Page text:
Claire Wolf linked to a Rasmussen survey on reactions to the most recent set of docs yanked into the light of day by Wikileaks, in which we find this interesting example of contrast:
"While 55% of Mainstream voters agree that leaking the documents is treasonous, a plurality (45%) of those in the Political Class disagrees."
Why, yes, I can see how terribly different the two groups are: 55% of the Political Class would also be either thinking the leaks were treason or haven't made up their minds. Gosh, those two groups are sooooo different on this issue!
If you ask me, they're both wrong, too, and kinda right as well. While the earlier military leaks bothered me 'cos it could get working soldiers killed, this batch is, aw, c'mon. Diplomats are supposed to know better; if you wouldn't say it directly to the Ambassador from Armpitistan, don't effing write it down, either. What is this, Junior High School? That kind of stuff is like mold or cockroaches and a nice dose of sunlight might help limit the infestation. On the other hand, if the leaker is still the same soldier boy (as seems to be the case), his actions probably are treason per the letter of the law and he will be paying the price.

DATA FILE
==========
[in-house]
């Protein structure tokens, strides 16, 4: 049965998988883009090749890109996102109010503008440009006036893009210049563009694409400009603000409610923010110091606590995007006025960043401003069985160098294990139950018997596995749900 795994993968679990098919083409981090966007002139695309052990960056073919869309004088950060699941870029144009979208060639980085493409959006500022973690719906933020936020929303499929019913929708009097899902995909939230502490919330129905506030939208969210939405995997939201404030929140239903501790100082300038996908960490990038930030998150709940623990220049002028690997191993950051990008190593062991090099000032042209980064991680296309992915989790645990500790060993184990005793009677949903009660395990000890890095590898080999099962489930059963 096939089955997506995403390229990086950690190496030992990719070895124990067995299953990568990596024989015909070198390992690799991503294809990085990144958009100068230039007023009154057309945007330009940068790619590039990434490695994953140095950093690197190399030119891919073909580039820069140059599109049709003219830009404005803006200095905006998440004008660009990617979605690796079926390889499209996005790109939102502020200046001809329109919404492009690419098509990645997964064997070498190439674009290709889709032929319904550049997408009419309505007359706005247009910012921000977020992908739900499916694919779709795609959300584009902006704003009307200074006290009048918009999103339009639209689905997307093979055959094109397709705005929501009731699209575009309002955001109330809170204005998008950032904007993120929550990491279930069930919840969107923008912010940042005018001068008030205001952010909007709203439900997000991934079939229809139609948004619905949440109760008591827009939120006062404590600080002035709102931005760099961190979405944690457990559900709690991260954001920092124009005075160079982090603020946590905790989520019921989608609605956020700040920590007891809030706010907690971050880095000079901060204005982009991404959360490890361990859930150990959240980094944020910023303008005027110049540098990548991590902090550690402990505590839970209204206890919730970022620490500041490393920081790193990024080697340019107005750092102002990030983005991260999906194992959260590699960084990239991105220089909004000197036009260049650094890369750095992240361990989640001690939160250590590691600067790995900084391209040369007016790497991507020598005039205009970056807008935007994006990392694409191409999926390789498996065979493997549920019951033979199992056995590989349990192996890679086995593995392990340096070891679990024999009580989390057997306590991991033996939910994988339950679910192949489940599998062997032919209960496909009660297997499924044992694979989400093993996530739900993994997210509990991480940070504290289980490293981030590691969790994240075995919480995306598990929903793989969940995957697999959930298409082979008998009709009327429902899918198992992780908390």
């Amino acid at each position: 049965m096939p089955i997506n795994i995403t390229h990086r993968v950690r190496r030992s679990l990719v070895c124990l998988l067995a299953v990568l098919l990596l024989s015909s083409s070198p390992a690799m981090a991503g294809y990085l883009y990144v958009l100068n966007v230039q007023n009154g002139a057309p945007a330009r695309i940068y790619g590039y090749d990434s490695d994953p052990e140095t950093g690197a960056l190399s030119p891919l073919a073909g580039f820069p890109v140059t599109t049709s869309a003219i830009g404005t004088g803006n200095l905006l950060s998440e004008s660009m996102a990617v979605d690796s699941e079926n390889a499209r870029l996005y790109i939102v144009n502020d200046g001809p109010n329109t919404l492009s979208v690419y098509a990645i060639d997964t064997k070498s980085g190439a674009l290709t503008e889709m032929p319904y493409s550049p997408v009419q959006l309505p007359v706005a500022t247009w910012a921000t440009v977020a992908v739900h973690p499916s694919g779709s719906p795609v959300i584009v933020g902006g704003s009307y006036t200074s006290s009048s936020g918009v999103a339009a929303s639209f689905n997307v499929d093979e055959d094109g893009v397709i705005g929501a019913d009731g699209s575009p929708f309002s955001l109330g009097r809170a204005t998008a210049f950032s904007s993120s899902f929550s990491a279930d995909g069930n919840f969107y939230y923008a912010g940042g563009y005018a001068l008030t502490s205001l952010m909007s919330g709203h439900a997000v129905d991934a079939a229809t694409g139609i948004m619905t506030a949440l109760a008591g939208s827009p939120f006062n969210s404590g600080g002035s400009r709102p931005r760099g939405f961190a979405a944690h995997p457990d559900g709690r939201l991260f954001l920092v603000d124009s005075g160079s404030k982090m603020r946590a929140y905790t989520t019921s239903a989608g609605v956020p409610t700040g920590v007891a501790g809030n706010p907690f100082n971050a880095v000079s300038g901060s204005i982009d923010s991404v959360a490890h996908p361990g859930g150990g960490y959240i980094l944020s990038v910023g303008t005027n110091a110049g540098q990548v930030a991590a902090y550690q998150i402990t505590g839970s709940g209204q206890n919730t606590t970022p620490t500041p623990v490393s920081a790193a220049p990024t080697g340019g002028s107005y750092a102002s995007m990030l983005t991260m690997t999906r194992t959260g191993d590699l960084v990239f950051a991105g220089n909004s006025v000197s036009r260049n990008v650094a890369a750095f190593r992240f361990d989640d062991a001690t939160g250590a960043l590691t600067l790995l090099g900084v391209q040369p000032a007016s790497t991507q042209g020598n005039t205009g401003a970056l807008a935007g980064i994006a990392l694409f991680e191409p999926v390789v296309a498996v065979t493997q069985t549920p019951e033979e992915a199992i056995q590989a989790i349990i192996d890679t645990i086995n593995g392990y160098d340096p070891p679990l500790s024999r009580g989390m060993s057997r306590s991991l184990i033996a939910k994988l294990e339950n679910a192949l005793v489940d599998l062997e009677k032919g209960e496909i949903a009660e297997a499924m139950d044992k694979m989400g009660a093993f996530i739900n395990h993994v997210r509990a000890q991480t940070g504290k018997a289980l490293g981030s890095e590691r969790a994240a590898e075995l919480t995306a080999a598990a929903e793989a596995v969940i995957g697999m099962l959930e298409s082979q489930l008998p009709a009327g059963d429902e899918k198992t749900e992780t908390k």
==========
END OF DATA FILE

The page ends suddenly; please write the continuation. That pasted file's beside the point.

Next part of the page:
As for WikiLeak's principal, he strikes me as a right snot and not at all noble. He's after attention and he's getting it, too, which is a pity. If he's so all-fired selfless, why didn't he just lay low? Especially since he is supposedly living on the run. A cad, a bounder, seems likely. A traitor, he's not: he's not a U. S. citizen.
But encouraging diplomats to act like grown-ups, to mean what they say and say what they mean? Call me simple but it sounds like a good idea that's never been tried. It won't be this time, either -- they'll try to scrape it under like a cat on a tile floor and pretend it goes away.
CHICAGO RAILROAD FAIR, 1948
2 hours ago